She thought Buttigieg has good ideas but lacks the experience needed to get things done in Washington. As for Biden, she said, “He brings experience and has done all kinds of things, but I don’t know that what we need is more of the Obama era, which he seems to talk about a lot. And Obama’s not going to be there. He would have to do it on his own.”
Joyce Steffen, 70, who lives in Cedar Rapids and works in real estate, began the year undecided. As the campaign unfolded over the past year, she looked seriously at Biden and Warren before settling on Klobuchar in the past few days. “I think it’s because I decided to go with what’s in my heart,” she said.
Steffen said she believes Klobuchar can beat Trump, that she has been consistent and has more experience that some others, like Buttigieg. She said that Warren’s liberal policies worried her, as did Biden’s age. “It would it have been better the last time,” she said, referring to Biden’s decision not to run for president in 2016.
Deb Tunwall, 52, of Cedar Rapids, has been thinking about what candidate could win over her husband, who has voted Republican in the past and whom she hopes to persuade to vote for the Democrat in this election year. They are considering Klobuchar and Yang. She is drawn more to Klobuchar but her husband finds Yang’s ideas appealing.
“Amy I feel like can just walk in there on day one,” she said. “I feel like she can definitely reach across the aisle. I feel like she’s less polarizing than Elizabeth Warren. I feel Amy doesn’t have that polarization, that she could gather a lot of moderates. My husband is my litmus test.”
Democratic presidential candidate Sen. Bernie Sanders (I-Vt.) speaks as he visits supporters and campaign volunteers at a campaign field office in Newton, Iowa, on Feb. 2. (Mike Segar/Reuters)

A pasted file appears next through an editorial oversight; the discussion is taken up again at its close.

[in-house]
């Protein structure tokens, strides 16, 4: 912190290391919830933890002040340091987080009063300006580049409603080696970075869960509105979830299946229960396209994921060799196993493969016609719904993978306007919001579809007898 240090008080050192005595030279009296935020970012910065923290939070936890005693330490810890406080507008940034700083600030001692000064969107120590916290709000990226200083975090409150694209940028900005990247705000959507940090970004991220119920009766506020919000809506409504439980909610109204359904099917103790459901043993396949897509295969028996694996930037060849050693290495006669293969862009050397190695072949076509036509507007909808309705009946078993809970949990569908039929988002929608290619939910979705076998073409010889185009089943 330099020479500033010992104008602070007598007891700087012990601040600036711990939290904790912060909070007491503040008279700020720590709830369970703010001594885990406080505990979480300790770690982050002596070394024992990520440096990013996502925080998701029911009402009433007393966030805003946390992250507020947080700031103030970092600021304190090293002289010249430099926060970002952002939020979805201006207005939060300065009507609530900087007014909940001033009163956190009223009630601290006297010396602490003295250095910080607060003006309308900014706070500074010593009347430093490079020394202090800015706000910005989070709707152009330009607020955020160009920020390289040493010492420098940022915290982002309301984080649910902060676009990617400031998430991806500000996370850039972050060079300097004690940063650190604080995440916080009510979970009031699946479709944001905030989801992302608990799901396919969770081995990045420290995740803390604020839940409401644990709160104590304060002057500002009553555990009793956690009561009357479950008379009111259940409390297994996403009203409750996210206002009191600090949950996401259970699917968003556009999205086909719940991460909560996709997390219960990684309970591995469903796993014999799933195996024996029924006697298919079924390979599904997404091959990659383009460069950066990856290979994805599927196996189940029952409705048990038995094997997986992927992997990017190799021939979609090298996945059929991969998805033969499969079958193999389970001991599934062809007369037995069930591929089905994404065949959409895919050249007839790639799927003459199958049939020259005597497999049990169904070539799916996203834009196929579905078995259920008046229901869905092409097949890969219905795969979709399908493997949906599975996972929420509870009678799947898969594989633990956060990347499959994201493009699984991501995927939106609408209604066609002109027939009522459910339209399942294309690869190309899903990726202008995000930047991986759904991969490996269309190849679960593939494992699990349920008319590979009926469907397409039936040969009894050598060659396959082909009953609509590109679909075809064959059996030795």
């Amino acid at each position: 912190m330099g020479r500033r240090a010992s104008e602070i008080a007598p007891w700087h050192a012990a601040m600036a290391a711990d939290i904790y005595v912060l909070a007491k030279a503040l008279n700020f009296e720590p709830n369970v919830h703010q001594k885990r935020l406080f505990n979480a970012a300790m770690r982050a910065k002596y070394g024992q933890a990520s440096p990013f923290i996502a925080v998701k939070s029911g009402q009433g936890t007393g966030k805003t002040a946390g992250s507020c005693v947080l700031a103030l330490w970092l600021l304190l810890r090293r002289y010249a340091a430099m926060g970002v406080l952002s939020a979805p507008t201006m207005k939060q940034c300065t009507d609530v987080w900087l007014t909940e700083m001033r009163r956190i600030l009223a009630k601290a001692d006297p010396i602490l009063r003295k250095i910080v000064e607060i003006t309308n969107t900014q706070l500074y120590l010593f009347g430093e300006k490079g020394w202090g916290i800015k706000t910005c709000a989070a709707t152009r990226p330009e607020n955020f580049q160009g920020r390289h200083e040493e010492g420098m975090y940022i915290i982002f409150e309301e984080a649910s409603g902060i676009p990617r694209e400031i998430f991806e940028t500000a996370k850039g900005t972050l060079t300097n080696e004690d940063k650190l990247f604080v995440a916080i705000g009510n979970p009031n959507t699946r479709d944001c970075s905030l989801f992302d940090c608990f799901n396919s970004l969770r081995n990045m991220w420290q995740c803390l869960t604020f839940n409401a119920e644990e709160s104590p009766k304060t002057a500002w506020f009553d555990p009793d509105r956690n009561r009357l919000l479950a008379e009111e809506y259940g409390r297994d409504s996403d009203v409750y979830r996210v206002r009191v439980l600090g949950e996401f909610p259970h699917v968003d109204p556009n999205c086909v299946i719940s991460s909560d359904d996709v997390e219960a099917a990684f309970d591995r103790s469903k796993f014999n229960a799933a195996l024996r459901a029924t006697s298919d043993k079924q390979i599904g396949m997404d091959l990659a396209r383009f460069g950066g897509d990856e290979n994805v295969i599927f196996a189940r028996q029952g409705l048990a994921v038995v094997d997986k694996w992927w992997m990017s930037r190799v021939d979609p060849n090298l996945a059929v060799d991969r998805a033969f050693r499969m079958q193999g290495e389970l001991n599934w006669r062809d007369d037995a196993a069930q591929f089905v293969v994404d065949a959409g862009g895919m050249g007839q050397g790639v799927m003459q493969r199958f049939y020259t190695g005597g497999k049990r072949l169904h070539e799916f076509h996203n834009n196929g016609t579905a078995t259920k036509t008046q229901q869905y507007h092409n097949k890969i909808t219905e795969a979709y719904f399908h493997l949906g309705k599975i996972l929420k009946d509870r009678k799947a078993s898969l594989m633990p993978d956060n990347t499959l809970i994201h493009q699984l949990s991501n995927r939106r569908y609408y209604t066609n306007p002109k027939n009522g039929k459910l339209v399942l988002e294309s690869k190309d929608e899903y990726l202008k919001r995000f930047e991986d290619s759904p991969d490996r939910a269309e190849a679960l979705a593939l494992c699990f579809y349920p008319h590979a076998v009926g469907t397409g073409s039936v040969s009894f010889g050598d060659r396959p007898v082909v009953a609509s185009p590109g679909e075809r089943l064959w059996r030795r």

She worries about Biden being strong enough to take on Trump. “I do feel he had his time,” she said. “The Obama supporters who voted for Trump did so because they didn’t want to go back to the Obama era.”
Tunwall raised another concern about the former vice president: that Trump will pummel him over Ukraine, despite the fact that many of Trump’s claims have been debunked, the same way candidate Trump attacked Hillary Clinton over emails in 2016 — “a repeat of ‘lock her up,’ ” she said.
Asked whether she would support the Democratic nominee, whoever it is, she replied, “Absolutely. I’m just worried my husband won’t.”
Bob and Jo Rod, both 88, live in Ames. Both had supported Sanders “big time” four years ago. “We worked really hard for him,” she said. This time around, they see Sanders as too old, and they plan to caucus for Buttigieg, the youngest candidate in the field. Their decision came on Friday and only after “a real struggle.”
Warren has been a favorite of theirs for some years. They attended an event for her when she was running for Senate, and “she blew us away.” But Buttigieg’s vigor and intellect ultimately led them to him. “I like his energy and his ideas,” she said. “He can talk off the top of his head very quickly and answers questions well.”
Sanders, who got nearly half the vote here four years ago, has lost some of those supporters, like the Rods. But of all the candidates, his loyalists might be the most committed, which is why other campaigns worry that he could turn out the most people on Monday, although the turnout battle will rage all through the day.
Margaret Damge, 72, a retired farmer who also worked for the phone company, came to see Biden in Independence the first weekend of the new year. Then, she said, she was undecided. This weekend, she settled on the former vice president. “He’s pretty consistent,” she said. “He doesn’t flip-flop, and he doesn’t promise more than he’s going to deliver. He’s got a record.”
But Damge said she won’t be able to caucus for Biden on Monday, as she is in Florida. “I’ve done it every year,” she said. “I’m going to the beach.” Asked what her absence might mean for her candidate, she laughed. “I think Biden’s going to do just fine. People are going to be saying, ‘Who can beat that orange-faced guy?’ ”